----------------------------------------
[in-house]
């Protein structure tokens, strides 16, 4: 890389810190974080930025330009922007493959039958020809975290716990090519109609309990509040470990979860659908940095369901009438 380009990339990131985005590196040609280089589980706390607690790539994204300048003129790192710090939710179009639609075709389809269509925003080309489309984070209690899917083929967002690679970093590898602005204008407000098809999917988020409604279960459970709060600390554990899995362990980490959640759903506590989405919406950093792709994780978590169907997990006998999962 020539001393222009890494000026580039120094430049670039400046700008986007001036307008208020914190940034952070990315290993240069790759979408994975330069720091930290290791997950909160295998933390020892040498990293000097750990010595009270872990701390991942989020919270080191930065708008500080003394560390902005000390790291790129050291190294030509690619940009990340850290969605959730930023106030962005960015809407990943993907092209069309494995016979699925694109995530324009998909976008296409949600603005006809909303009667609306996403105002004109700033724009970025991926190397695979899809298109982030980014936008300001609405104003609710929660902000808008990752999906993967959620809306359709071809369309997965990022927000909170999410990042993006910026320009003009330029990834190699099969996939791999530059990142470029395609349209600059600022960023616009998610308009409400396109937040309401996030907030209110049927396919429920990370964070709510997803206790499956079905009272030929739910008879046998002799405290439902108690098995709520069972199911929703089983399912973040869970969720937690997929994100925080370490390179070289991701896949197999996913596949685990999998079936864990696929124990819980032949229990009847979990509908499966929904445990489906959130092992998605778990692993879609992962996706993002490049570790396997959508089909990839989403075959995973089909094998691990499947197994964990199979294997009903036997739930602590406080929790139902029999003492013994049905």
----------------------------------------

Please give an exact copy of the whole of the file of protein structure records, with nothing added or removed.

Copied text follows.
[in-house]
């Protein structure tokens, strides 16, 4: 890389810190974080930025330009922007493959039958020809975290716990090519109609309990509040470990979860659908940095369901009438 380009990339990131985005590196040609280089589980706390607690790539994204300048003129790192710090939710179009639609075709389809269509925003080309489309984070209690899917083929967002690679970093590898602005204008407000098809999917988020409604279960459970709060600390554990899995362990980490959640759903506590989405919406950093792709994780978590169907997990006998999962 020539001393222009890494000026580039120094430049670039400046700008986007001036307008208020914190940034952070990315290993240069790759979408994975330069720091930290290791997950909160295998933390020892040498990293000097750990010595009270872990701390991942989020919270080191930065708008500080003394560390902005000390790291790129050291190294030509690619940009990340850290969605959730930023106030962005960015809407990943993907092209069309494995016979699925694109995530324009998909976008296409949600603005006809909303009667609306996403105002004109700033724009970025991926190397695979899809298109982030980014936008300001609405104003609710929660902000808008990752999906993967959620809306359709071809369309997965990022927000909170999410990042993006910026320009003009330029990834190699099969996939791999530059990142470029395609349209600059600022960023616009998610308009409400396109937040309401996030907030209110049927396919429920990370964070709510997803206790499956079905009272030929739910008879046998002799405290439902108690098995709520069972199911929703089983399912973040869970969720937690997929994100925080370490390179070289991701896949197999996913596949685990999998079936864990696929124990819980032949229990009847979990509908499966929904445990489906959130092992998605778990692993879609992962996706993002490049570790396997959508089909990839989403075959995973089909094998691990499947197994964990199979294997009903036997739930602590406080929790139902029999003492013994049905």